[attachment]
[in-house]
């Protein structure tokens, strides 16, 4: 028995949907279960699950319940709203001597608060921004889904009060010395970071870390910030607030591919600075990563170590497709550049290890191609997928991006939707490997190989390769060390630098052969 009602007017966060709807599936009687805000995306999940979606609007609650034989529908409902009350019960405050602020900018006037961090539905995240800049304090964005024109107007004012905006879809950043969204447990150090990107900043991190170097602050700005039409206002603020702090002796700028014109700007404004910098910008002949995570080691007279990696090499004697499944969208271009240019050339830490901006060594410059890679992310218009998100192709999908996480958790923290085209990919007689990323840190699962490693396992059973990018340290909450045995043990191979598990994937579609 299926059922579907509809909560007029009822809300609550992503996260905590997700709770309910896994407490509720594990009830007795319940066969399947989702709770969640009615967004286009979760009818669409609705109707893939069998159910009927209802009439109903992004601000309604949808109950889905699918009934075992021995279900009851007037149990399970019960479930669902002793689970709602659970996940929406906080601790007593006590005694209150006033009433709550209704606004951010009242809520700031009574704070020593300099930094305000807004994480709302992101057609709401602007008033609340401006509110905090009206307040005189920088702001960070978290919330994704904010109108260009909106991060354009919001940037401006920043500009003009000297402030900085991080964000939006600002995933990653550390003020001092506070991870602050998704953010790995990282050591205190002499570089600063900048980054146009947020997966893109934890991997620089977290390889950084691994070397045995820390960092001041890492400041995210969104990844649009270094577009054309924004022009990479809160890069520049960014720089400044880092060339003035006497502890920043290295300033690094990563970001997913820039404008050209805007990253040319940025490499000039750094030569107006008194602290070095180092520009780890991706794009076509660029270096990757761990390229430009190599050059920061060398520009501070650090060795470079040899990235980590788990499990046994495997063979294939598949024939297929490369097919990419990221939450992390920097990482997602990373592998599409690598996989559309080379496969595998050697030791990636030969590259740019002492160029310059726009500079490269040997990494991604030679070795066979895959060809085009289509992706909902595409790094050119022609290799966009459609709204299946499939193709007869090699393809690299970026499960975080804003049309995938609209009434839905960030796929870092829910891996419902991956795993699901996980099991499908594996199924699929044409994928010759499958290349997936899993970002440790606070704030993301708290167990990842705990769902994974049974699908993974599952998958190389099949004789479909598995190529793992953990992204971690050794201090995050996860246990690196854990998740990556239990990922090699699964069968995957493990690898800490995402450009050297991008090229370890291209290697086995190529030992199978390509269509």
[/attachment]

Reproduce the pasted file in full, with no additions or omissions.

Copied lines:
[in-house]
């Protein structure tokens, strides 16, 4: 028995949907279960699950319940709203001597608060921004889904009060010395970071870390910030607030591919600075990563170590497709550049290890191609997928991006939707490997190989390769060390630098052969 009602007017966060709807599936009687805000995306999940979606609007609650034989529908409902009350019960405050602020900018006037961090539905995240800049304090964005024109107007004012905006879809950043969204447990150090990107900043991190170097602050700005039409206002603020702090002796700028014109700007404004910098910008002949995570080691007279990696090499004697499944969208271009240019050339830490901006060594410059890679992310218009998100192709999908996480958790923290085209990919007689990323840190699962490693396992059973990018340290909450045995043990191979598990994937579609 299926059922579907509809909560007029009822809300609550992503996260905590997700709770309910896994407490509720594990009830007795319940066969399947989702709770969640009615967004286009979760009818669409609705109707893939069998159910009927209802009439109903992004601000309604949808109950889905699918009934075992021995279900009851007037149990399970019960479930669902002793689970709602659970996940929406906080601790007593006590005694209150006033009433709550209704606004951010009242809520700031009574704070020593300099930094305000807004994480709302992101057609709401602007008033609340401006509110905090009206307040005189920088702001960070978290919330994704904010109108260009909106991060354009919001940037401006920043500009003009000297402030900085991080964000939006600002995933990653550390003020001092506070991870602050998704953010790995990282050591205190002499570089600063900048980054146009947020997966893109934890991997620089977290390889950084691994070397045995820390960092001041890492400041995210969104990844649009270094577009054309924004022009990479809160890069520049960014720089400044880092060339003035006497502890920043290295300033690094990563970001997913820039404008050209805007990253040319940025490499000039750094030569107006008194602290070095180092520009780890991706794009076509660029270096990757761990390229430009190599050059920061060398520009501070650090060795470079040899990235980590788990499990046994495997063979294939598949024939297929490369097919990419990221939450992390920097990482997602990373592998599409690598996989559309080379496969595998050697030791990636030969590259740019002492160029310059726009500079490269040997990494991604030679070795066979895959060809085009289509992706909902595409790094050119022609290799966009459609709204299946499939193709007869090699393809690299970026499960975080804003049309995938609209009434839905960030796929870092829910891996419902991956795993699901996980099991499908594996199924699929044409994928010759499958290349997936899993970002440790606070704030993301708290167990990842705990769902994974049974699908993974599952998958190389099949004789479909598995190529793992953990992204971690050794201090995050996860246990690196854990998740990556239990990922090699699964069968995957493990690898800490995402450009050297991008090229370890291209290697086995190529030992199978390509269509």